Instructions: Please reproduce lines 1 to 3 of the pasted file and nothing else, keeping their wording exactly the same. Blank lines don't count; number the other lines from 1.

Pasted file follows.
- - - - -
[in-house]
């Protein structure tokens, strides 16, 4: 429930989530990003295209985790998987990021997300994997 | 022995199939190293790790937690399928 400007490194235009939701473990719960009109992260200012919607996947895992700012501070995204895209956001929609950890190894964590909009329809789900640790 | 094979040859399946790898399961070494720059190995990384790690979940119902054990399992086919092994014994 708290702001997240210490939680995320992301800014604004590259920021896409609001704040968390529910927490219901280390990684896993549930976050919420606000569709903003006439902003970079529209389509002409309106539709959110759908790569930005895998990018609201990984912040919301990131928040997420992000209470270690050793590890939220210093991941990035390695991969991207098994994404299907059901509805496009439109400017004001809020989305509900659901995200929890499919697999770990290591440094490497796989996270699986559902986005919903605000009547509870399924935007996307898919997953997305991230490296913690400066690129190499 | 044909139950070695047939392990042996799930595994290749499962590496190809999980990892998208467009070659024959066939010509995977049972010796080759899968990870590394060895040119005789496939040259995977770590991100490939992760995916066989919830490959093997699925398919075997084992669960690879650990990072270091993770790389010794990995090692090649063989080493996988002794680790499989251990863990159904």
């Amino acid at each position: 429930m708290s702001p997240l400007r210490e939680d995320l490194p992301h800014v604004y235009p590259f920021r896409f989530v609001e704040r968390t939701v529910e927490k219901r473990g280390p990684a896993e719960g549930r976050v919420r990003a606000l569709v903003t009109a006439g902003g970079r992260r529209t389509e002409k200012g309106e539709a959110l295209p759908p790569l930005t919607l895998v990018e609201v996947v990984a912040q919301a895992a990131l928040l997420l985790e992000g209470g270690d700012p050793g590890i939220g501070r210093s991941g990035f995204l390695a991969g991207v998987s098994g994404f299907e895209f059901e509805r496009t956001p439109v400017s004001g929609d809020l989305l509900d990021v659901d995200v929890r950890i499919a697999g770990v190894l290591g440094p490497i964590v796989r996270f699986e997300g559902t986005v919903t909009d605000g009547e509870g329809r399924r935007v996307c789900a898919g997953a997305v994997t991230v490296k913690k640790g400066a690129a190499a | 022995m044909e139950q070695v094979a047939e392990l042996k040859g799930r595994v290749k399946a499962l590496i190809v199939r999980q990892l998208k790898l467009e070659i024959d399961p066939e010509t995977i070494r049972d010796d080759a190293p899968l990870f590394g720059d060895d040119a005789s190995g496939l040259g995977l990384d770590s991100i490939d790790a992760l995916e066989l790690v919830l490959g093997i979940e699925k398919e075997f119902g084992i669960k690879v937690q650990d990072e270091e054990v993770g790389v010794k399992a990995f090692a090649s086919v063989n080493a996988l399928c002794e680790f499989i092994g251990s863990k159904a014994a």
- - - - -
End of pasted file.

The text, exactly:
[in-house]
């Protein structure tokens, strides 16, 4: 429930989530990003295209985790998987990021997300994997 | 022995199939190293790790937690399928 400007490194235009939701473990719960009109992260200012919607996947895992700012501070995204895209956001929609950890190894964590909009329809789900640790 | 094979040859399946790898399961070494720059190995990384790690979940119902054990399992086919092994014994 708290702001997240210490939680995320992301800014604004590259920021896409609001704040968390529910927490219901280390990684896993549930976050919420606000569709903003006439902003970079529209389509002409309106539709959110759908790569930005895998990018609201990984912040919301990131928040997420992000209470270690050793590890939220210093991941990035390695991969991207098994994404299907059901509805496009439109400017004001809020989305509900659901995200929890499919697999770990290591440094490497796989996270699986559902986005919903605000009547509870399924935007996307898919997953997305991230490296913690400066690129190499 | 044909139950070695047939392990042996799930595994290749499962590496190809999980990892998208467009070659024959066939010509995977049972010796080759899968990870590394060895040119005789496939040259995977770590991100490939992760995916066989919830490959093997699925398919075997084992669960690879650990990072270091993770790389010794990995090692090649063989080493996988002794680790499989251990863990159904």
């Amino acid at each position: 429930m708290s702001p997240l400007r210490e939680d995320l490194p992301h800014v604004y235009p590259f920021r896409f989530v609001e704040r968390t939701v529910e927490k219901r473990g280390p990684a896993e719960g549930r976050v919420r990003a606000l569709v903003t009109a006439g902003g970079r992260r529209t389509e002409k200012g309106e539709a959110l295209p759908p790569l930005t919607l895998v990018e609201v996947v990984a912040q919301a895992a990131l928040l997420l985790e992000g209470g270690d700012p050793g590890i939220g501070r210093s991941g990035f995204l390695a991969g991207v998987s098994g994404f299907e895209f059901e509805r496009t956001p439109v400017s004001g929609d809020l989305l509900d990021v659901d995200v929890r950890i499919a697999g770990v190894l290591g440094p490497i964590v796989r996270f699986e997300g559902t986005v919903t909009d605000g009547e509870g329809r399924r935007v996307c789900a898919g997953a997305v994997t991230v490296k913690k640790g400066a690129a190499a | 022995m044909e139950q070695v094979a047939e392990l042996k040859g799930r595994v290749k399946a499962l590496i190809v199939r999980q990892l998208k790898l467009e070659i024959d399961p066939e010509t995977i070494r049972d010796d080759a190293p899968l990870f590394g720059d060895d040119a005789s190995g496939l040259g995977l990384d770590s991100i490939d790790a992760l995916e066989l790690v919830l490959g093997i979940e699925k398919e075997f119902g084992i669960k690879v937690q650990d990072e270091e054990v993770g790389v010794k399992a990995f090692a090649s086919v063989n080493a996988l399928c002794e680790f499989i092994g251990s863990k159904a014994a």